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Dippin' Dots Founder Launches 40 Below Joe, A Frozen Coffee and Creamer Bead Concept, in Southern Illinois

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If you have fond memories of eating Dippin’ Dots – “The ice cream of the future” – at Busch Stadium, the Saint Louis Science Center, the Saint Louis Zoo, Six Flags or even the Gateway Arch, it’s thanks to southern Illinois native Curt Jones.

Jones founded Dippin’ Dots 30 years ago in Paducah, Kentucky, just across the Ohio River from southern Illinois. After exiting the internationally successful company he built in 2015 (he sold his ownership in 2012), Jones wasted no time applying his knowledge and experience in the science and business industries to a new venture: 40 Below Joe.

The company, which officially launched last month, produces coffee and coffee creamer beads made in a similar way to Dippin’ Dots’ iconic spherical ice cream. With a production facility based on the campus of Southern Illinois University-Carbondale (SIUC), 40 Below Joe is also something of a homecoming for Jones, who earned his master’s in microbiology at SIUC in 1986 before founding Dippin’ Dots in 1988. The foundation of both businesses sprung from Jones’ research work in the mid-1980s at a biotechnology company.

“I was in charge of growing all of these bacterial cultures [for animal feed], and we would freeze them using dry ice and other things,” Jones says. “I started using liquid nitrogen at the time because I wanted to freeze them faster to get smaller ice-crystal formations. After playing with that for a while, I found that you could make little pellets if you did it a certain way, which made it a lot easier to handle and freeze.”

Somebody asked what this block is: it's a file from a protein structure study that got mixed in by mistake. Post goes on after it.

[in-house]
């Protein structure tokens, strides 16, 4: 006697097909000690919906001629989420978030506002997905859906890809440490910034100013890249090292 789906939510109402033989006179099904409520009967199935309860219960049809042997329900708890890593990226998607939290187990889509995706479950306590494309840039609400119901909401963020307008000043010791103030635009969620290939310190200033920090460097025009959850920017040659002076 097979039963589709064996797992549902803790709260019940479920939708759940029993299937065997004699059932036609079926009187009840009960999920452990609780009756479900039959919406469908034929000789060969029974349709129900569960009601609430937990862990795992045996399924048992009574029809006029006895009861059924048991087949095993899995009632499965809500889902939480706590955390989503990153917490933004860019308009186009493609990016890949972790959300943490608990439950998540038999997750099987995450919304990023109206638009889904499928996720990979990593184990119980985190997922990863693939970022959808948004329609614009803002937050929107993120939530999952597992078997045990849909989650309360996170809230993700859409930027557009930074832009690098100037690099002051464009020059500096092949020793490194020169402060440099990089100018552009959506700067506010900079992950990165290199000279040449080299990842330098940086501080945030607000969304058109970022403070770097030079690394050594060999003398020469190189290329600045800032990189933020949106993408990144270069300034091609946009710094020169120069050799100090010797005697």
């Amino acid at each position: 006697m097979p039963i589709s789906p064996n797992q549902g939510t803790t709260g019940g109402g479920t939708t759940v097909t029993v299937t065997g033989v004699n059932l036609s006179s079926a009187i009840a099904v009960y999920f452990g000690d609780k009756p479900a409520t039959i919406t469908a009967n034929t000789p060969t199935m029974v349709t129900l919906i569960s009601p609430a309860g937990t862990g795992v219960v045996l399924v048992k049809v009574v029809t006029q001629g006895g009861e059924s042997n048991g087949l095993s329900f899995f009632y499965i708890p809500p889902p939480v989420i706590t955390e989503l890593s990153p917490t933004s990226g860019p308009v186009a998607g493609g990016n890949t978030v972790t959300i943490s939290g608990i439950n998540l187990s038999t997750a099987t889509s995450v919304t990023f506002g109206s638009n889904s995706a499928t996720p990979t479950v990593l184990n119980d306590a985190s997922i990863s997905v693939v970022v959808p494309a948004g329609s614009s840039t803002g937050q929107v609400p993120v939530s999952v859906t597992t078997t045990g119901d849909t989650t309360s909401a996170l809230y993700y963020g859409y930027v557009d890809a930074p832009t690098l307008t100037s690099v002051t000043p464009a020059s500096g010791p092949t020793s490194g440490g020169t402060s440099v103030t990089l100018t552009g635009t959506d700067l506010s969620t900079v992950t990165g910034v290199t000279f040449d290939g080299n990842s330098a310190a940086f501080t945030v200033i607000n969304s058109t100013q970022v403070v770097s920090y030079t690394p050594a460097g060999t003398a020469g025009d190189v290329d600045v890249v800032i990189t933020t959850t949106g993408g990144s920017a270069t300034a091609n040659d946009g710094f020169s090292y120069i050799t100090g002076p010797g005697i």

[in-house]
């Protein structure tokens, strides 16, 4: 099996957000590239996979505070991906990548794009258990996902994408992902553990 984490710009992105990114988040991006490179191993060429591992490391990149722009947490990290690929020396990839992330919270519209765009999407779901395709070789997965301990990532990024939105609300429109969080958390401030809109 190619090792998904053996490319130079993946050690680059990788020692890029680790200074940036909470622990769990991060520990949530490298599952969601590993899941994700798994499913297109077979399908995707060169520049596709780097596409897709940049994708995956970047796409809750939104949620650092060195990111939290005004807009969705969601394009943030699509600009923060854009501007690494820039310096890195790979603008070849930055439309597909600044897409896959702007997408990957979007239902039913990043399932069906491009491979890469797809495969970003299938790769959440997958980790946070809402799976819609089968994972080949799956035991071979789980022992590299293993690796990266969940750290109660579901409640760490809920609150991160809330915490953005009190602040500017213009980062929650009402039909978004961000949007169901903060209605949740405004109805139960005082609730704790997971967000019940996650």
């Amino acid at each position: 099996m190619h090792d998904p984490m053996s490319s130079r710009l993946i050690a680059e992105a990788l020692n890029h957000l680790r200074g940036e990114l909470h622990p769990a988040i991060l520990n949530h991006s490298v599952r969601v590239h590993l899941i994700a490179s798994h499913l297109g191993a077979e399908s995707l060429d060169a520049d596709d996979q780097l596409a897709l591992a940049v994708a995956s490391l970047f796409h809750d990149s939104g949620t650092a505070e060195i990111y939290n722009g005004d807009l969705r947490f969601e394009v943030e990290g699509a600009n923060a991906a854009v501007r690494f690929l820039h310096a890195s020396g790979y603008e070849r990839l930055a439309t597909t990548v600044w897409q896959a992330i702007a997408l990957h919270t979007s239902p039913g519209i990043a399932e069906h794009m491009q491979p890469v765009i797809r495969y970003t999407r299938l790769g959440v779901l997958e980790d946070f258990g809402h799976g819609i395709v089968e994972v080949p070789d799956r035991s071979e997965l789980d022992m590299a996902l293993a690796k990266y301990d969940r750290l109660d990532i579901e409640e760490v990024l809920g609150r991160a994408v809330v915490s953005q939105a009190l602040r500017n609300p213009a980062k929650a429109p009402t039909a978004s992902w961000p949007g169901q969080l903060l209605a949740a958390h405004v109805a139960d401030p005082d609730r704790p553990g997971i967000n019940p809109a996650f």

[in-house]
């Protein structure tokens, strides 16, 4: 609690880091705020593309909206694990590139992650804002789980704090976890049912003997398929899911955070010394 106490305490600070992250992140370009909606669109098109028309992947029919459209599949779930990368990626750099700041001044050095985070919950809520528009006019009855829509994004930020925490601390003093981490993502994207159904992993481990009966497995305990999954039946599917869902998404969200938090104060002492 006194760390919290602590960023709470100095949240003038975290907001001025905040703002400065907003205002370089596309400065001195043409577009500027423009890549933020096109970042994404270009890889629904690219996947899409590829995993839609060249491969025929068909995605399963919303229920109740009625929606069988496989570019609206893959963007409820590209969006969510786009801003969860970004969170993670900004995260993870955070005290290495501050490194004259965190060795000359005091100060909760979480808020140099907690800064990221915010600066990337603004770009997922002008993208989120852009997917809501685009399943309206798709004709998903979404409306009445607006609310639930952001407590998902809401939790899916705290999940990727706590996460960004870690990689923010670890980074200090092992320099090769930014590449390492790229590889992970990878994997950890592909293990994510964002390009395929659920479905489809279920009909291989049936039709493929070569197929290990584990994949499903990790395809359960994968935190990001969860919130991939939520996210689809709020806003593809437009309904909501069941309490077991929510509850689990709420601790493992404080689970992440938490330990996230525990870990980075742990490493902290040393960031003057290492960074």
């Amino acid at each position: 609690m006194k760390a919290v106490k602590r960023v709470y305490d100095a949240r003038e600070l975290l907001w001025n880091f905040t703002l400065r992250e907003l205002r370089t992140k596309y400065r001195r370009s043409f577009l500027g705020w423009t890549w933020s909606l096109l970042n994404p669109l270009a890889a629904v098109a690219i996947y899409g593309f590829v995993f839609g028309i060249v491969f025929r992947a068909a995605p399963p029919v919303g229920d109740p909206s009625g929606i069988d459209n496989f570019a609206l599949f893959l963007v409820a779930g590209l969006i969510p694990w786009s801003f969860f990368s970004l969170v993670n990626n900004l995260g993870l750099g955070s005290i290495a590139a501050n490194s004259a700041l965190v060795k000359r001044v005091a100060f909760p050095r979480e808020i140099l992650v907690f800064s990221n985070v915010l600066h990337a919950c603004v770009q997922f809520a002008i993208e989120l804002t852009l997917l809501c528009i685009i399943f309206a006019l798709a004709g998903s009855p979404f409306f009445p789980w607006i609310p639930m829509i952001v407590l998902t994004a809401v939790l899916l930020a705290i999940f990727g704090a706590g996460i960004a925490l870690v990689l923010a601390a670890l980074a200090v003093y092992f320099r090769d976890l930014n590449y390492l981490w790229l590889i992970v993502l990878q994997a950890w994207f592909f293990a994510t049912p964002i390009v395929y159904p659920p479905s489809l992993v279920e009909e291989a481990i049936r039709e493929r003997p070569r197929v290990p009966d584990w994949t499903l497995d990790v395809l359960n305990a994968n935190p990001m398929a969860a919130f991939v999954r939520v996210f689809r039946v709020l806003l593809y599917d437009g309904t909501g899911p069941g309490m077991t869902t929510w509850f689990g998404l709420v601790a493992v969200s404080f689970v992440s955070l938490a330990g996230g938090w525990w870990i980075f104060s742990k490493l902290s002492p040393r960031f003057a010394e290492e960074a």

About a month after his discovery in the lab, Jones was making ice cream on his front porch when a lightbulb went off. “I got the idea to try to make ice cream that way, and of course the novelty of the beads was the fun part – I think that’s what got people to try it at first,” Jones says of that first batch of Dippin’ Dots.

Now, with 40 Below Joe, Jones is hoping to recreate that same novel and fun experience with coffee. Like ice cream, he believes that cryogenically freezing coffee helps capture its purest flavor, and therefore the frozen coffee beads provide the freshest product possible.

“We started to experiment with it, and I found that I could still capture all the flavor and essence of coffee,” Jones says. “Most baristas will tell you that as soon as you draw an espresso shot, you want to use it right away, because it starts to oxidize or change a little. That was my curiosity: I wonder if I froze it at 320°F below zero, if it would lock in? You’re putting it in nitrogen, which also displaces oxygen, so I thought maybe it would just lock it in. And then what would it be like a week, two weeks later? A month later? We kept checking it, and it never changed. We have some product that’s even a couple years old, and you can’t tell the difference from the day it was frozen. That was really encouraging to me.”

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40 Below Joe Curt Jones

Dippin' Dots and 40 Below Joe founder Curt Jones.